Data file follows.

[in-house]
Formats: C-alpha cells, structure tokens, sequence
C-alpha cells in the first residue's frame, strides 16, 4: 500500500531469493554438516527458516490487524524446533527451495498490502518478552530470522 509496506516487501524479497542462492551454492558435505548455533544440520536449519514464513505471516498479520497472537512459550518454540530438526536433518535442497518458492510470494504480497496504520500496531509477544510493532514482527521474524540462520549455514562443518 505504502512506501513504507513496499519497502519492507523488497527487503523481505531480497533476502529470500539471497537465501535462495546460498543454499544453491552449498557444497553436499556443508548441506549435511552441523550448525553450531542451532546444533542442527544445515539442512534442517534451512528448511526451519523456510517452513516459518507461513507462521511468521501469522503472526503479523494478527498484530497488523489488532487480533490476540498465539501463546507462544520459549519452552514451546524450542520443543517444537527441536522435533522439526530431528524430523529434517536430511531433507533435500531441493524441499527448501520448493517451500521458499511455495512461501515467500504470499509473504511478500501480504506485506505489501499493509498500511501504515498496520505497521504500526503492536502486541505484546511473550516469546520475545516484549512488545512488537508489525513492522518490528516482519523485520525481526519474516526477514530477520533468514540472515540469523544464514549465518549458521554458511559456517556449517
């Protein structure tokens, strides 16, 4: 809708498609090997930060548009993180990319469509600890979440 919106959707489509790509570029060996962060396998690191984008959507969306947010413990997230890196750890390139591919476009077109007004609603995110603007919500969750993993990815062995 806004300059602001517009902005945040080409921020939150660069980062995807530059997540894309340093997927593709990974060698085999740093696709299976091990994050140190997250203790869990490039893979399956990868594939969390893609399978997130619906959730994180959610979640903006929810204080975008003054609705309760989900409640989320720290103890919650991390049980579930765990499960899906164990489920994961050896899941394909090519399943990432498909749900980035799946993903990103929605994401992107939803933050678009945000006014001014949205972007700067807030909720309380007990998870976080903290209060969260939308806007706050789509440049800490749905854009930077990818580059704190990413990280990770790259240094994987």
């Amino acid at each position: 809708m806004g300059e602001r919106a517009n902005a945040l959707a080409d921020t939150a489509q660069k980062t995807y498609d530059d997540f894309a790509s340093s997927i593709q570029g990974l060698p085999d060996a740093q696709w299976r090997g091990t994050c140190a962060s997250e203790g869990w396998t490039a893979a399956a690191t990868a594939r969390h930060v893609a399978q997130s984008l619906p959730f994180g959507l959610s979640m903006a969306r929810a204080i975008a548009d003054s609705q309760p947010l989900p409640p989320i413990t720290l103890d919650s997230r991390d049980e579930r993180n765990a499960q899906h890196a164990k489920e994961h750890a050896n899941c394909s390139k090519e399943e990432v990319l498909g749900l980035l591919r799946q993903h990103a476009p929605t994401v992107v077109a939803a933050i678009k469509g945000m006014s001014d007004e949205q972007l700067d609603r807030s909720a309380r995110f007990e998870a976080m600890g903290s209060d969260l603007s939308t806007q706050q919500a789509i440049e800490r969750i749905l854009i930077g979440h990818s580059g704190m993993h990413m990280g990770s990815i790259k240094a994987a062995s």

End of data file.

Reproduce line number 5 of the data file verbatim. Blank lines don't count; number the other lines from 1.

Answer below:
């Amino acid at each position: 809708m806004g300059e602001r919106a517009n902005a945040l959707a080409d921020t939150a489509q660069k980062t995807y498609d530059d997540f894309a790509s340093s997927i593709q570029g990974l060698p085999d060996a740093q696709w299976r090997g091990t994050c140190a962060s997250e203790g869990w396998t490039a893979a399956a690191t990868a594939r969390h930060v893609a399978q997130s984008l619906p959730f994180g959507l959610s979640m903006a969306r929810a204080i975008a548009d003054s609705q309760p947010l989900p409640p989320i413990t720290l103890d919650s997230r991390d049980e579930r993180n765990a499960q899906h890196a164990k489920e994961h750890a050896n899941c394909s390139k090519e399943e990432v990319l498909g749900l980035l591919r799946q993903h990103a476009p929605t994401v992107v077109a939803a933050i678009k469509g945000m006014s001014d007004e949205q972007l700067d609603r807030s909720a309380r995110f007990e998870a976080m600890g903290s209060d969260l603007s939308t806007q706050q919500a789509i440049e800490r969750i749905l854009i930077g979440h990818s580059g704190m993993h990413m990280g990770s990815i790259k240094a994987a062995s």